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Why 'Glades' picked Fort Lauderdale area over Tampa Bay

POMPANO BEACH — An actor, artfully splattered with blood and surrounded by a bustling group of fake evidence technicians and police, lay in a sheltered lot, creating the scene of a murder freshly discovered in an approaching hurricane.

Surrounding her, at least two dozen nonspeaking extras shuffled around — artfully referred to as "atmosphere" in the business — backed by many more technicians, makeup people, truck drivers, cooks and all the assorted equipment required to produce A&E's The Glades, at a price tag of about $2.5 million per episode.

All these jobs and money could have landed in the Tampa Bay area, where several scenes for the pilot episode were filmed.

But when it came time to choose a home base for the second major scripted series now on TV to film entirely in Florida, producers picked the Fort Lauderdale area instead, building sets in a Pembroke Park industrial space.

Why? Producers blamed Tampa Bay area businesses and film commissioners, saying people gouged the production during the pilot shoot and didn't provide resources quickly enough.

"The town, the community, they weren't as sophisticated," said Glades creator Clifton Campbell. "We'd have a location we thought was locked up, only to have one demand or another spring up, like Whack-A-Mole. Some people looked at this as, 'This will be great for the community.' And some people said, 'How much money can this make for me?' "

Actor Ricky Wayne, who drove to Pompano Beach from his Oldsmar home to work on the series' fourth episode, echoed Campbell's words, blaming film commissioners in Hillsborough and Pinellas counties for not working hard enough to keep a major employer close.

"You're telling me, we can host the Republican convention (in Tampa), but we can't create the infrastructure to keep a production local?" said Wayne, who noted his role in The Glades was the first time he had worked in Florida in two years. "I have a family, a 4-year-old son; I would love to be able to get up in the morning, drive to work and see him at night when I'm done."

As the producers' complaints began circulating in news reports, local film commissioners spoke up, saying that the production initially planned to film one day in the area, increasing to five after talking with location scouts. With scenes set at the Don CeSar Beach Resort and Spa, a Crabby Bill's restaurant and the Belleair Country Club golf course, producers tried to film too much too quickly without adequately informing property owners what would happen once a crush of trucks and workers appeared for filming, the commissioners said.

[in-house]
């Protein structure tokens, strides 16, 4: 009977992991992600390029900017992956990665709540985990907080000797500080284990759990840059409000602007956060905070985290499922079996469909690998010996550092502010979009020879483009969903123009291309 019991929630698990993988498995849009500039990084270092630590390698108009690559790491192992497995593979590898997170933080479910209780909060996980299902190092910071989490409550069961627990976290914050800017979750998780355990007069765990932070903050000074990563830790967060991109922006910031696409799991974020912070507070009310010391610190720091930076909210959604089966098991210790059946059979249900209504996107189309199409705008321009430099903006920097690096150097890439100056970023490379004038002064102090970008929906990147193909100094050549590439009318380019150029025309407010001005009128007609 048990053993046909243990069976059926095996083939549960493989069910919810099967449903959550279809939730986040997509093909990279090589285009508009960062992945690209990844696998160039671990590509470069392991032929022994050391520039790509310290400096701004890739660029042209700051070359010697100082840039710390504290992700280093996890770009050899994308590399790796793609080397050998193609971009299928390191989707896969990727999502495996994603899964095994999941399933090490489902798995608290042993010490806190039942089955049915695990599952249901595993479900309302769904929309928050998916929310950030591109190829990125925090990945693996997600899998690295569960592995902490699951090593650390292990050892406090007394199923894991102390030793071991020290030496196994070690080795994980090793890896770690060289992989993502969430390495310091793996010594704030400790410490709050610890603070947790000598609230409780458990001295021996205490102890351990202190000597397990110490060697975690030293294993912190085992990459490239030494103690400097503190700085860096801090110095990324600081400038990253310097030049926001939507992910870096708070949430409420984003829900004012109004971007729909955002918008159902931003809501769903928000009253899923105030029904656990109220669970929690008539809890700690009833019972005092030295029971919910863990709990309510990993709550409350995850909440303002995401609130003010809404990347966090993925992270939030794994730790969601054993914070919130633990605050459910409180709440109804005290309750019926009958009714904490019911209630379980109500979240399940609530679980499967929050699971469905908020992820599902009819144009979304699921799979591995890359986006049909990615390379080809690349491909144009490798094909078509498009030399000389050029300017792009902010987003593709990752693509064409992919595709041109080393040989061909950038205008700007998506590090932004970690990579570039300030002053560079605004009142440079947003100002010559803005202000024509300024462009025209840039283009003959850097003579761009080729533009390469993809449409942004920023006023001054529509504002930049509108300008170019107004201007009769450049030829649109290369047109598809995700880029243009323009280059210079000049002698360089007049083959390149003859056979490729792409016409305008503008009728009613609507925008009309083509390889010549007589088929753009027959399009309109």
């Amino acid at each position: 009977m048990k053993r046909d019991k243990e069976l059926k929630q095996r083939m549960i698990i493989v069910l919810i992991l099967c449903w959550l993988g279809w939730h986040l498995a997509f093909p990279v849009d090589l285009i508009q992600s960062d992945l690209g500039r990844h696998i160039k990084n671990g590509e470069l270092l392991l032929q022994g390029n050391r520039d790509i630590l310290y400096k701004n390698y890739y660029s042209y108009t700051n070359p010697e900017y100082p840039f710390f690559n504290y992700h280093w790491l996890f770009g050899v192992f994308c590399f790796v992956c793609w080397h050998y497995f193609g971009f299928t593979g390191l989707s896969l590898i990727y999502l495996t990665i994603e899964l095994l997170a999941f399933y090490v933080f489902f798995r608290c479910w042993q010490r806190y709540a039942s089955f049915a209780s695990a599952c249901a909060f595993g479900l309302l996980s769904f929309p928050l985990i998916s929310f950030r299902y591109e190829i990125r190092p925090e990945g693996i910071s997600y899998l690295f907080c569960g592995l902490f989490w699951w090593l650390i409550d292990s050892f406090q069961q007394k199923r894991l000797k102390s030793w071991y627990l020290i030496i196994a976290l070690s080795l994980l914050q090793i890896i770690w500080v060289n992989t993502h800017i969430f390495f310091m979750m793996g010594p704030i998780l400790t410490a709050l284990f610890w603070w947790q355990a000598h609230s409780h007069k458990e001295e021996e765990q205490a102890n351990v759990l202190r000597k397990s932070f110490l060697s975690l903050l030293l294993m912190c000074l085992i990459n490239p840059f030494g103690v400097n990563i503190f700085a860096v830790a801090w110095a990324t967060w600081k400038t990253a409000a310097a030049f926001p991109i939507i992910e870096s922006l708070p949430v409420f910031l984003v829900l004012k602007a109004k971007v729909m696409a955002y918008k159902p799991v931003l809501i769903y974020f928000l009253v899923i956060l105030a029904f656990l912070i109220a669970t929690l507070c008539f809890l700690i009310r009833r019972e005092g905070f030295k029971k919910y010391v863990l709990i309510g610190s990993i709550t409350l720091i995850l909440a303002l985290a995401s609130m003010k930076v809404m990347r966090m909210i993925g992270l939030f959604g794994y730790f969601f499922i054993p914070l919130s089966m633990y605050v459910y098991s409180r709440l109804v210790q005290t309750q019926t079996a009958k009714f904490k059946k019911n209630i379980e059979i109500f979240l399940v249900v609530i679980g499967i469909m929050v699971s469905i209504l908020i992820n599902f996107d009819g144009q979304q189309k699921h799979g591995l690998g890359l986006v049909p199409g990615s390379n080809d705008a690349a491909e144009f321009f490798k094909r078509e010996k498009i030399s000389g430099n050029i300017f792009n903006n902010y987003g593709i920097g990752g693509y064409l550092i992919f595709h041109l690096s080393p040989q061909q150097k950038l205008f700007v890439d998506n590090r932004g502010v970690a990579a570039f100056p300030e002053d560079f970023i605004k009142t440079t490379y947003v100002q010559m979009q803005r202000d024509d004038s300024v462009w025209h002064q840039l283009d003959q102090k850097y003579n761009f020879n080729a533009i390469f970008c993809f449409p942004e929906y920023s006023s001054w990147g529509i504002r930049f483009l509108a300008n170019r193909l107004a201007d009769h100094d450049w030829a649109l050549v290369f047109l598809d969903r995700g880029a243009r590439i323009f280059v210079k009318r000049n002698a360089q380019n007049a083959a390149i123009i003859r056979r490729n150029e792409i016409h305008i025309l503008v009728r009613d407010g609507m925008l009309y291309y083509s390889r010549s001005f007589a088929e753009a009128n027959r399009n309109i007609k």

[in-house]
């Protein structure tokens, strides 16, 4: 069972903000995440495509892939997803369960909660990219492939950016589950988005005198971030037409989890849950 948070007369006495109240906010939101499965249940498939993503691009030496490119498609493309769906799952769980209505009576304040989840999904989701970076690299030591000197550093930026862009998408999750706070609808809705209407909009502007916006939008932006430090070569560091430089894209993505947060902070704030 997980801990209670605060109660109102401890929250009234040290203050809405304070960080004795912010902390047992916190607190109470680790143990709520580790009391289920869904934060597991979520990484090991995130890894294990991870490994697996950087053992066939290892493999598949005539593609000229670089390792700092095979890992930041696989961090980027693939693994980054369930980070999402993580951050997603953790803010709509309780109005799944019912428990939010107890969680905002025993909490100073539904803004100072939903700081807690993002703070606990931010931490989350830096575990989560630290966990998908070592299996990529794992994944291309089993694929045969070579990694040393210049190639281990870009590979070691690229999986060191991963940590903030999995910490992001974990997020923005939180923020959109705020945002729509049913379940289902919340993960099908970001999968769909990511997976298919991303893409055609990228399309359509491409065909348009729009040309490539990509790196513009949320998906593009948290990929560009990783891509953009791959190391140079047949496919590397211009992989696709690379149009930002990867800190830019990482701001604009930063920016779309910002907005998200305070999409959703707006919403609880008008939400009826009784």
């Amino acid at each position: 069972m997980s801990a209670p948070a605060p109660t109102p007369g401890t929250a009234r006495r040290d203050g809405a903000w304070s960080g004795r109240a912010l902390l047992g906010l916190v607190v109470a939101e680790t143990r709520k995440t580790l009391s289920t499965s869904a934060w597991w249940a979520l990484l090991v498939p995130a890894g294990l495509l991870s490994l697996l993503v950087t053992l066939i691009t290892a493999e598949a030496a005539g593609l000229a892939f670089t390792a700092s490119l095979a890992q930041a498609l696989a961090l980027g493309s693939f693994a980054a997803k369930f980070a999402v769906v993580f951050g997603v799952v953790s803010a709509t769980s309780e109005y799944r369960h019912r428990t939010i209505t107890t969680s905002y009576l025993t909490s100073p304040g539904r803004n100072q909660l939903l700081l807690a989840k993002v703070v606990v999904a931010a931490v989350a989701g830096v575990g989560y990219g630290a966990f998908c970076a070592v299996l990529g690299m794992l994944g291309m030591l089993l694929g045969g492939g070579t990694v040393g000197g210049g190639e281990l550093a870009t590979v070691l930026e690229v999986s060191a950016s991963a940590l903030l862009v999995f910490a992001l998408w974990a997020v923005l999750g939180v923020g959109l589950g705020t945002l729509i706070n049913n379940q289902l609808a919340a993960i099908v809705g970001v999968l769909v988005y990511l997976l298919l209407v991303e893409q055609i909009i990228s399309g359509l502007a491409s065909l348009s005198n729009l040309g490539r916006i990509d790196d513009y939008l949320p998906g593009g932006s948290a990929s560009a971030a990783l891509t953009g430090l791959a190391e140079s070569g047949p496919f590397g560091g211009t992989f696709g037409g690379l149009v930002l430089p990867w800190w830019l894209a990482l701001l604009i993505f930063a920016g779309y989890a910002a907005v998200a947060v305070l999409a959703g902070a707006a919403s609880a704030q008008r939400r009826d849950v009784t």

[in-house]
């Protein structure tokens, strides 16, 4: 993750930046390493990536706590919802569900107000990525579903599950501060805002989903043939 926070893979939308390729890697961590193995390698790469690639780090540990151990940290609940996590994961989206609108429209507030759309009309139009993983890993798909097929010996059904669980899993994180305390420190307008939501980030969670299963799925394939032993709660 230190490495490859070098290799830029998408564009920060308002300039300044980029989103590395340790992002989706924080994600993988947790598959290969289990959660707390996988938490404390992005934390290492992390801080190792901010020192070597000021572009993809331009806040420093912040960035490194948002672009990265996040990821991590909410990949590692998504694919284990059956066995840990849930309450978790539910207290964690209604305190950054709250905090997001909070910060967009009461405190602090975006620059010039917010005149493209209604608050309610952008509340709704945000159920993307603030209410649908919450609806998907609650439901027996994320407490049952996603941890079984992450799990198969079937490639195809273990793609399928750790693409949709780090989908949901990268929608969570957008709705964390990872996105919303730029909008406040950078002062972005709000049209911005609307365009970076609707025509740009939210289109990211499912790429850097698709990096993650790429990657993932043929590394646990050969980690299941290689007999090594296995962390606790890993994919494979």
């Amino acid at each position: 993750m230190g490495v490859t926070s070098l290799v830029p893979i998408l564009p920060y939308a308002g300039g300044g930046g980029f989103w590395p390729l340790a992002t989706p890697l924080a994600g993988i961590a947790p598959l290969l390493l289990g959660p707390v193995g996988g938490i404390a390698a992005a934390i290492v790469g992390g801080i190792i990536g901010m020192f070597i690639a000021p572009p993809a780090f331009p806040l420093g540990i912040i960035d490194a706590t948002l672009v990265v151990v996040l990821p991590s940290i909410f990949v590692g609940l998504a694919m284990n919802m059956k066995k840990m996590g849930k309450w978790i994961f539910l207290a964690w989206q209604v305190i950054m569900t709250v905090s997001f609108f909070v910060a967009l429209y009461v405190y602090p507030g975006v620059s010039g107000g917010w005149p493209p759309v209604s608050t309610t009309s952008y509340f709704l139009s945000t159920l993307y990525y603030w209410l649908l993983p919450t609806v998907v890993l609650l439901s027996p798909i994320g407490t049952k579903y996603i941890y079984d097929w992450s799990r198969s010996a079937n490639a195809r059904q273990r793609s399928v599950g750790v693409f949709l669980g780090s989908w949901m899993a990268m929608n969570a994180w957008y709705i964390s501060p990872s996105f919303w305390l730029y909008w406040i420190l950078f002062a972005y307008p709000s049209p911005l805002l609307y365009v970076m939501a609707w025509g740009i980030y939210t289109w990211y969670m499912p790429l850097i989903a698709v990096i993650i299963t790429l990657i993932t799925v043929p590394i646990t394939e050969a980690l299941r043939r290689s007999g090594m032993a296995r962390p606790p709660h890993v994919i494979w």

"We can't force private property owners to charge less for their locations," said Lindsey Norris Guthrie, manager for the Tampa Bay Film Commission. "We had some people offer locations for free . . . and we got them permits in record time. At the end of the day, they got the locations they wanted and the show was picked up for series, so they achieved everything they wanted."

Still, now that Florida has approved tax incentives for film and TV production amounting to $242 million over the next five years, industry experts predict more projects will come to Florida as more producers reach for that "blue sky" magic.

It's an idea that makes perfect sense to Jordan Wall, a Clearwater-raised actor who got the biggest break of his young career when he landed the role of geeky evidence technician Daniel Green on The Glades.

Watching friends and fellow acting students score parts on shows such as Army Wives, Wall is passionate about keeping such projects in the state, building the local acting community by providing an actor's lifeblood: paying jobs.

"If you're working every day as an actor, you're learning," said Wall, a 2003 Clearwater High School graduate. "There's so much talent here, I hope these (series) can show people outside the state what we have to offer."

Why 'Glades' picked Fort Lauderdale area over Tampa Bay 07/09/10 [Last modified: Friday, July 16, 2010 1:44pm]
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